On Board Air Odyssey,
It’s the Journey That Matters
By Abby Finney
My children have black belts in road tripping.
Most lightweight road trippers probably only get to ask “Are we there yet?” once or twice before they actually have reached their destination. Not so for my squad, who log (conservatively) about 3,800 miles or over 75 hours in the family Honda Odyssey each summer.
As soon as the school bell rings, my road warriors know it’s almost time to hit the trail… or asphalt. Others might find traveling with their ex-husband, three kids, four dogs and a cat (oh wait, don’t forget the two hermit crabs) challenging. but for us that’s just part of summer. It is our own little traveling reality show.
I’m not saying it’s for the faint of heart. One has to accept the first few hours worth of pathetic yowling until our cat Marcel finally takes his happy pill. And so much fur flies through the car as the dogs play a 14-hour round of musical chairs that I sometimes wonder if our van looks like a giant snow globe on wheels. This whole rolling circus is accompanied by 15-year-old Virginia playing the ukulele or the whole team bellowing whatever had been designated our family song for that summer — they’ve ranged from “Crazy Train” to “Sweet Caroline.”
But all of these wiggling parts and the silly songs, and games of “I’m going on a picnic and I’m going to take…,” “What would I do if I were trapped in Target overnight?” or, a fan favorite, “What would we do if we won the lottery?” add up to the absurd concoction that make the ride itself somehow fun. In the midst of all the layers of funk floating around the floor of my poor abused minivan, and the animal dander, and the ignored math packets, dutifully printed and then crumpled into seat pockets, and, yes, the dreaded screens, emerges an adventure as important as the final destination.
Some memories are not as cheerful as others. There was that one joyful 14-hour ride from Philly to Birmingham, Alabama, that was scheduled two days after my air conditioning kicked the bucket. Since the cost estimates to get it fixed were $1,200 here and $300 there, I thought it was a straight forward decision. My kids were a little less clear about my financial analysis as we reached about hour three. By hour six, armed with mini-portable fans and covered in damp paper towels, morale was a wee bit low. At the 10-hour mark there was weeping in the car, and the threat of all-out mutiny. I finally relented, and we stayed in a hotel in Knoxville and we turned the AC to Arctic mode and lay on the frigid sheets in the hotel like melted Popsicles until icicles hung from the curtains. I tried to explain to my kids that while this wasn’t a super fun experience it was a memory, AND, by the way, gave them a glimpse of my youth, when we had no AC and when we eventually did, it was only employed during special occasions. They were not impressed by that reasoning.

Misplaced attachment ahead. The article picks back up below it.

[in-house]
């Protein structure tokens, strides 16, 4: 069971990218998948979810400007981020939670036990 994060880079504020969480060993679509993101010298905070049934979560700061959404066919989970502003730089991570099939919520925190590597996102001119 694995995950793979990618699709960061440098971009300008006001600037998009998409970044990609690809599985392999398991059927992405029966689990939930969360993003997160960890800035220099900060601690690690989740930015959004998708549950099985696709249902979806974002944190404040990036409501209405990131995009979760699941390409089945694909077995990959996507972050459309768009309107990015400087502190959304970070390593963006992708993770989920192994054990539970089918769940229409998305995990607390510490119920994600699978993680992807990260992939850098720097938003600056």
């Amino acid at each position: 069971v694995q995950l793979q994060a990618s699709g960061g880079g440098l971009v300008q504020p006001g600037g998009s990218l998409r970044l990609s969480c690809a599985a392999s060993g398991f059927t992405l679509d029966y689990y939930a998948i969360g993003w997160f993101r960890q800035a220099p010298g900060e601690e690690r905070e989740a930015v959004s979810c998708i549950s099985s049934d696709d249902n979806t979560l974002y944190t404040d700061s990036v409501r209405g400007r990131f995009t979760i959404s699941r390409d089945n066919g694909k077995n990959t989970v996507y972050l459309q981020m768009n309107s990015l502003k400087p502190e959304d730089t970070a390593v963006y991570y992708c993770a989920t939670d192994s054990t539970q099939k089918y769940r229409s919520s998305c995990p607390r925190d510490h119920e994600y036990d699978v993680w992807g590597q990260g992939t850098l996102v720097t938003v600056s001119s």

It’s not all games and Girl Scouts songs (although we do have our own family adaptation of my mom’s camp favorite, “The Peppiest Kids,” much time is spent rotting brains and staring at devices. One summer I bellowed out math facts like a drill sargeant, and I still try to mandate summer book reading times, but much time is spent drooling over small screens. It’s just like the rest of life, except they are not off in their rooms ignoring me, but rather an arm’s length away while I plead “look at that beautiful farm you are not seeing,” while they grunt unintelligibly. The flip side though is that being trapped with your mother in close proximity means that eventually there will be talking, sharing and laughing.
We do actually go places. We drive from Philly to Alabama (to drop off the family zoo). Then while our pets “summer in Alabama” we work our way towards the much cooler climate of Maine. Eventually we leave the rocky coast of Maine and head back south to Birmingham to collect the animal menagerie before we finally come home to Pennsylvania. We eat barbecue in Birmingham and lobsters in Maine. We swim in the 55 degree seaweedy waters off the Coast of Maine and the 75 degree murky lake waters of rural Alabama. We visit with Yankee relatives and southern kin. We get bitten by mosquitoes and burned by the sun in both places and then finally we pack up the van, call it a wrap, and put another summer of road tripping to bed.
My kids squawk about not flying places in lieu of Air Odyssey, (don’t ask me how they think the hermit crabs and their friends are getting on this magical plane), but I know that the fighting, bonding, singing and even some talking make us closer as the miles pass by. Maybe we will win the lottery some day and be able to fly everywhere, but if they were really honest (and didn’t think I could hear the answer), I think they would admit that half the fun is the road trip; flying fur and all!